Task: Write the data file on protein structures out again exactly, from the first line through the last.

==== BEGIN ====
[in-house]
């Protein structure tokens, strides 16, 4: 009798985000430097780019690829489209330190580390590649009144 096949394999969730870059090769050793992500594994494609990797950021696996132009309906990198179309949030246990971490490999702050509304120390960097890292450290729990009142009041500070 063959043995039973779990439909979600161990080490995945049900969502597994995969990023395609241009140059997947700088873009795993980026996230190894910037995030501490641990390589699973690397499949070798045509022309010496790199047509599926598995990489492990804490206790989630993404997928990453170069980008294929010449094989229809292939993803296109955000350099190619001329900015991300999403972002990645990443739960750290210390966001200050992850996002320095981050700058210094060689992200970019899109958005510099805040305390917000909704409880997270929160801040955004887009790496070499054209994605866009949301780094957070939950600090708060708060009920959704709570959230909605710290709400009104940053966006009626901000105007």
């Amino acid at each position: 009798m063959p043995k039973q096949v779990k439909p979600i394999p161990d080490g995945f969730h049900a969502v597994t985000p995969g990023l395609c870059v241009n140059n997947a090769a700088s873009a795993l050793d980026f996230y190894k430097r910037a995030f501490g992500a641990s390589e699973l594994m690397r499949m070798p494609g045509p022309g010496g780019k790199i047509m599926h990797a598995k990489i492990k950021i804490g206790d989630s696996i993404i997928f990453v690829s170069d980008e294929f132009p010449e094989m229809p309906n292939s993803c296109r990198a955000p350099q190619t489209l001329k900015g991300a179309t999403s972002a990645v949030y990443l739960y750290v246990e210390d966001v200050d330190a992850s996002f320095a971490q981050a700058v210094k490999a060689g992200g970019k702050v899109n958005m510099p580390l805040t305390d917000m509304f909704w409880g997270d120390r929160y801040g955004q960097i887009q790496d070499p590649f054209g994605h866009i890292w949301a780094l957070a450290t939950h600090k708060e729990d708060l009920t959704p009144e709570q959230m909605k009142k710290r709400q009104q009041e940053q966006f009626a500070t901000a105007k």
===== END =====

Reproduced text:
[in-house]
């Protein structure tokens, strides 16, 4: 009798985000430097780019690829489209330190580390590649009144 096949394999969730870059090769050793992500594994494609990797950021696996132009309906990198179309949030246990971490490999702050509304120390960097890292450290729990009142009041500070 063959043995039973779990439909979600161990080490995945049900969502597994995969990023395609241009140059997947700088873009795993980026996230190894910037995030501490641990390589699973690397499949070798045509022309010496790199047509599926598995990489492990804490206790989630993404997928990453170069980008294929010449094989229809292939993803296109955000350099190619001329900015991300999403972002990645990443739960750290210390966001200050992850996002320095981050700058210094060689992200970019899109958005510099805040305390917000909704409880997270929160801040955004887009790496070499054209994605866009949301780094957070939950600090708060708060009920959704709570959230909605710290709400009104940053966006009626901000105007």
């Amino acid at each position: 009798m063959p043995k039973q096949v779990k439909p979600i394999p161990d080490g995945f969730h049900a969502v597994t985000p995969g990023l395609c870059v241009n140059n997947a090769a700088s873009a795993l050793d980026f996230y190894k430097r910037a995030f501490g992500a641990s390589e699973l594994m690397r499949m070798p494609g045509p022309g010496g780019k790199i047509m599926h990797a598995k990489i492990k950021i804490g206790d989630s696996i993404i997928f990453v690829s170069d980008e294929f132009p010449e094989m229809p309906n292939s993803c296109r990198a955000p350099q190619t489209l001329k900015g991300a179309t999403s972002a990645v949030y990443l739960y750290v246990e210390d966001v200050d330190a992850s996002f320095a971490q981050a700058v210094k490999a060689g992200g970019k702050v899109n958005m510099p580390l805040t305390d917000m509304f909704w409880g997270d120390r929160y801040g955004q960097i887009q790496d070499p590649f054209g994605h866009i890292w949301a780094l957070a450290t939950h600090k708060e729990d708060l009920t959704p009144e709570q959230m909605k009142k710290r709400q009104q009041e940053q966006f009626a500070t901000a105007k």